The difference in the ratings between two players serves as a predictor of the outcome of a match. If two players with equal ratings play against each other, they are expected to score an equal number of wins (50% each). A player whose rating is 100 points greater than his or her opponent’s is expected to score 64%, if the difference is 200 points the expected score for the stronger player is 76%.

So, the expected happened after game 10 of the match, and a new chess champion, the 16th to be precise, was crowned. Carlsen won three games, drew seven, and lost none in a best of twelve. Much has been made of this being a new era in chess with the old giving way to the new (as it always does). This is all correct, of course. Further, Carlsen won the way he always does. Instead of bold gambits or piercing brilliancies, he simply achieved even middle games and then started building up small advantages until his opponent either found the draw or cracked under pressure.

On November 22nd, 2013, Magnus Carlsen from Norway defeated Viswanathan (Vishy) Anand of India in the World’s Chess Championship. Pretty much everyone knew he would. After all, at 22, Carlsen is more than twenty years younger than Anand and is rated nearly 100 points higher. In chess, an Elo rating encapsulates in a single number the estimated strength of a player based on his recent performances. Going into the match, Anand’s was 2775, enough to put him in the top ten in the world. Carlsen’s, however, was 2870, the highest ever. Game9pic According to Wikipedia:

The difference in the ratings between two players serves as a predictor of the outcome of a match. If two players with equal ratings play against each other, they are expected to score an equal number of wins (50% each). A player whose rating is 100 points greater than his or her opponent’s is expected to score 64%, if the difference is 200 points the expected score for the stronger player is 76%.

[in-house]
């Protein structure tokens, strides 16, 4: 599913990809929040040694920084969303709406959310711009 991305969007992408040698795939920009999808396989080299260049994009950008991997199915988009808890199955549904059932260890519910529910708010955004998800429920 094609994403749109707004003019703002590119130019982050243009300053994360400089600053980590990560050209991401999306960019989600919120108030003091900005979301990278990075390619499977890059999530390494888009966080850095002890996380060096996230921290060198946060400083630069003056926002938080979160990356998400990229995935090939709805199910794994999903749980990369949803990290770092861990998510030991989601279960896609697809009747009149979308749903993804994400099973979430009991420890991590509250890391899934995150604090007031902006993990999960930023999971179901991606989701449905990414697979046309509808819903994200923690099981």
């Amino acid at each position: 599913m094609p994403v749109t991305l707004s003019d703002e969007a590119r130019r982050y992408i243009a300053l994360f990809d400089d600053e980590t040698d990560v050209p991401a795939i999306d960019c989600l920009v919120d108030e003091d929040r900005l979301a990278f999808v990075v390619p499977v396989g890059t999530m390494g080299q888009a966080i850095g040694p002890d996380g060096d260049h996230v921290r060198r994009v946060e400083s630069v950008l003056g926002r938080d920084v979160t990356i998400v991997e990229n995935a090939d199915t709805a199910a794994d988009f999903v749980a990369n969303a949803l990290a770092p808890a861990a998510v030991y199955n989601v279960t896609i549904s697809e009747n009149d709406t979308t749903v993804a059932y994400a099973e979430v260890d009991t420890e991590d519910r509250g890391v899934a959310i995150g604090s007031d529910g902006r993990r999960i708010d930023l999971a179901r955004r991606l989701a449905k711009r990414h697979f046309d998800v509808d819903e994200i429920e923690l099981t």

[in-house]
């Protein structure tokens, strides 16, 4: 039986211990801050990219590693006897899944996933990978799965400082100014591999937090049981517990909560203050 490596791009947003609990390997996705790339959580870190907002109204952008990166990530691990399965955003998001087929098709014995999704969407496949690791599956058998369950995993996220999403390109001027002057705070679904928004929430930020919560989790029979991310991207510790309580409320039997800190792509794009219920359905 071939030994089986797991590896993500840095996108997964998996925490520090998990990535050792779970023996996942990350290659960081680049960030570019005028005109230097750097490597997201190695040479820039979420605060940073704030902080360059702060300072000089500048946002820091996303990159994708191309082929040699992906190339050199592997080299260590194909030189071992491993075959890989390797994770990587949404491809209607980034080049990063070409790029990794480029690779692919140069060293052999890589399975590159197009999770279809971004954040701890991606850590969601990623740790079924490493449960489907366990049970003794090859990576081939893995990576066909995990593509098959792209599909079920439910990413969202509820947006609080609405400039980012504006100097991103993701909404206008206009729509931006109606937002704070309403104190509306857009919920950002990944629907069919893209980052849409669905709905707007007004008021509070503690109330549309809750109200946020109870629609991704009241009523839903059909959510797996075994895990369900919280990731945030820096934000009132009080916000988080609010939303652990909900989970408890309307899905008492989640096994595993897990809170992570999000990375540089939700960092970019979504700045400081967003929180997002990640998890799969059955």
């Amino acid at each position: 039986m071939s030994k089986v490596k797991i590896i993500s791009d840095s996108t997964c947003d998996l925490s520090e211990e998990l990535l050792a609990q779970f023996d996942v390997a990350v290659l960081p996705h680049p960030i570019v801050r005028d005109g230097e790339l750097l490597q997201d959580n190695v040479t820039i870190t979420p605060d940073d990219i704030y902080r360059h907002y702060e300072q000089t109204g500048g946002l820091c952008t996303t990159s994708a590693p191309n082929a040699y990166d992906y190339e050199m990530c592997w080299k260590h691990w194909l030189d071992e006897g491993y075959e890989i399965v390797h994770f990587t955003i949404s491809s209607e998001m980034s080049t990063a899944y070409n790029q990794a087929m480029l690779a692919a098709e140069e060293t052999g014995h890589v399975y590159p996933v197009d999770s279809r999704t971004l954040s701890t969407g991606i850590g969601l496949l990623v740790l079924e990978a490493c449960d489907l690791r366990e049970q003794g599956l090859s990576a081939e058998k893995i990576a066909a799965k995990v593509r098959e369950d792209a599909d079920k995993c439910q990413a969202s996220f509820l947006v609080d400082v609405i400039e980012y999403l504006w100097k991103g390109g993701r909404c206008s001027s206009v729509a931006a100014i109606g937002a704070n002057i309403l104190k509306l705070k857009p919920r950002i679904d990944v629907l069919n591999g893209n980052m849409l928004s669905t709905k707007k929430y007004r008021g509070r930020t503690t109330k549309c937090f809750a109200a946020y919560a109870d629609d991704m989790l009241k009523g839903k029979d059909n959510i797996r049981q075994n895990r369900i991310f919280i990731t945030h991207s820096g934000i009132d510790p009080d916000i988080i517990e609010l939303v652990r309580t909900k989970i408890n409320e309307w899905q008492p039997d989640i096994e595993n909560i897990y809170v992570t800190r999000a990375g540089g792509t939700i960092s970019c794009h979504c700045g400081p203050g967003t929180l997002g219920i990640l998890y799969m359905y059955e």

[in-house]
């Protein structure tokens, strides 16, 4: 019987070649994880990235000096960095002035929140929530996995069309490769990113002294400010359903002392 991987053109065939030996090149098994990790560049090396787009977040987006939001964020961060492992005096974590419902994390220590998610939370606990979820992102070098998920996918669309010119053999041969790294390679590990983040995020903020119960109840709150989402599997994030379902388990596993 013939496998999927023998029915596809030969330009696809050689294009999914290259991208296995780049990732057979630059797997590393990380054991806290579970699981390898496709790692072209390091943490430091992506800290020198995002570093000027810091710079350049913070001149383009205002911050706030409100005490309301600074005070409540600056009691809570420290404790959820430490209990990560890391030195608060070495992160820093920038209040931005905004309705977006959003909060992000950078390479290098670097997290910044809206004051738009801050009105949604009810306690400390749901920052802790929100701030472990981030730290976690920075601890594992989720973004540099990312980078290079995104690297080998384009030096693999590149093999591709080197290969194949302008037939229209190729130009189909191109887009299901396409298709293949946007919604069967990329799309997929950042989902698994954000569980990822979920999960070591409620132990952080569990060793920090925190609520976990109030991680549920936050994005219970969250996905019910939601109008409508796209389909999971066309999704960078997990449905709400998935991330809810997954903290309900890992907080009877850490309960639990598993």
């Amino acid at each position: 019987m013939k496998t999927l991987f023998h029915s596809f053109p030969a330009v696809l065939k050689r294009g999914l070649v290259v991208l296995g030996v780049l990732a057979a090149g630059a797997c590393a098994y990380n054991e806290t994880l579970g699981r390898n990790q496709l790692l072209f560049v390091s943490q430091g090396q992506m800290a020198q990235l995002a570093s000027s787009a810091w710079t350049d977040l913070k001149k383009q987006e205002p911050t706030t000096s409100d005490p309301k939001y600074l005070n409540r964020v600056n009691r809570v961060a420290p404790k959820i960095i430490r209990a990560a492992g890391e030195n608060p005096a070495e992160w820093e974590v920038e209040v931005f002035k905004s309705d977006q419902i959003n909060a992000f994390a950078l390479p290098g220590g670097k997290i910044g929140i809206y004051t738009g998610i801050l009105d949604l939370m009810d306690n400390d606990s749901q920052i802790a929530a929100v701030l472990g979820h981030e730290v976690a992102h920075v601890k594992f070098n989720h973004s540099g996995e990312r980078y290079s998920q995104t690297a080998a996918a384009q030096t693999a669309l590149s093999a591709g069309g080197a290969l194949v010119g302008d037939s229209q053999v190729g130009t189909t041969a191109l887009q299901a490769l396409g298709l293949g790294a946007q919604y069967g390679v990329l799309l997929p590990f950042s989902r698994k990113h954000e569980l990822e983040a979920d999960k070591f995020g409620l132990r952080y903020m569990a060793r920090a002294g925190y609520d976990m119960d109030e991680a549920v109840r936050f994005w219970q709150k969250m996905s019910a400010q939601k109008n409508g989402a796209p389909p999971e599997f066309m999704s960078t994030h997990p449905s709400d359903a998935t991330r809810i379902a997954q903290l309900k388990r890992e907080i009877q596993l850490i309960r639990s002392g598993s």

So, the expected happened after game 10 of the match, and a new chess champion, the 16th to be precise, was crowned. Carlsen won three games, drew seven, and lost none in a best of twelve. Much has been made of this being a new era in chess with the old giving way to the new (as it always does). This is all correct, of course. Further, Carlsen won the way he always does. Instead of bold gambits or piercing brilliancies, he simply achieved even middle games and then started building up small advantages until his opponent either found the draw or cracked under pressure. The only sporting analogy I can think of is the underappreciated heavyweight boxing champion Larry Holmes. He wasn’t very flashy and he lacked serious knockout power. But he was just very tough, made few mistakes, and found ways to outfight guys late. Holmes’ greatest KO victories (Shavers, Weaver, Cooney) all came after the tenth round. So that’s Magnus Carlsen. As for Anand, however, he had his chances in game 9. At that point he was trailing two to nothing with four games remaining. Had he won game 9, survival would not have been out of the question. He would have been only one win away from drawing the match. This would take the competitors into the rapid tie breaks where Vishy, a renowned speed player, would be on better footing against his young challenger. This says nothing of the psychological boost the victory would have given him as well. There are many ways for grandmasters to bore an audience with a chess game. They can go through the motions, so to speak, and no one but other grandmasters and the computer engines would know any better. They can replay drawn games played by other players from before (yes, they have them memorized). They can trade down all major pieces and let the conflict peter out into a lifeless endgame. Or they can play certain openings that require precise positional calculations rather than deadly tactics. For example, a positional player may think something along the lines of, “Well, if I post my knight on d6 and then double my rooks on the open C-file, in fifteen moves I may have a queen-side pawn majority that will be difficult to stop provided I somehow deal with my opponents pesky bishop on g4 which is currently pinning my knight to my queen.” Yeah, chess isn’t exactly a spectator sport for a reason. [Caveat: I’m not a chess professional and I really don’t know what the hell I’m talking about with all that algebraic notation above. The specifics were completely made up in order to make a point. So all you chess whizzes out there…don’t bother analyzing. And for those of you who don’t understand chess algebraic notation to begin with, reference this chessboard. Every square has a letter and a number. Note the e4 square in the middle.] algebraicNotation A tactical player on the other hand will pretty much play chess the way we all do, except better: “If I go here with my queen, he must go there. And then I take. Then he takes. Then I take. Then he takes. Then I fork his rook and bishop. He sacrifices the exchange for a pawn, which forces me to take on h5. Then he has to take on e7 or be mated. Then, of course, queen to g3 which will force him to resign since he can’t defend both his knight and bishop at the same time!” If you can sum it up concisely (and perhaps only somewhat inaccurately), the positional player plays not to lose while the tactical player plays to win. Game 9 was a game of tactics. Both players came to fight and both players fought to win. Carlsen as black was desperately trying to break through on the queen side while Anand was desperately trying to checkmate the black king. After a point, there was nothing subtle about the position. Swords were drawn, firsts were clenched, and both guys yelled, “Charge!” Clearly, positional considerations are for sissies. Here is the position after white’s 27th move: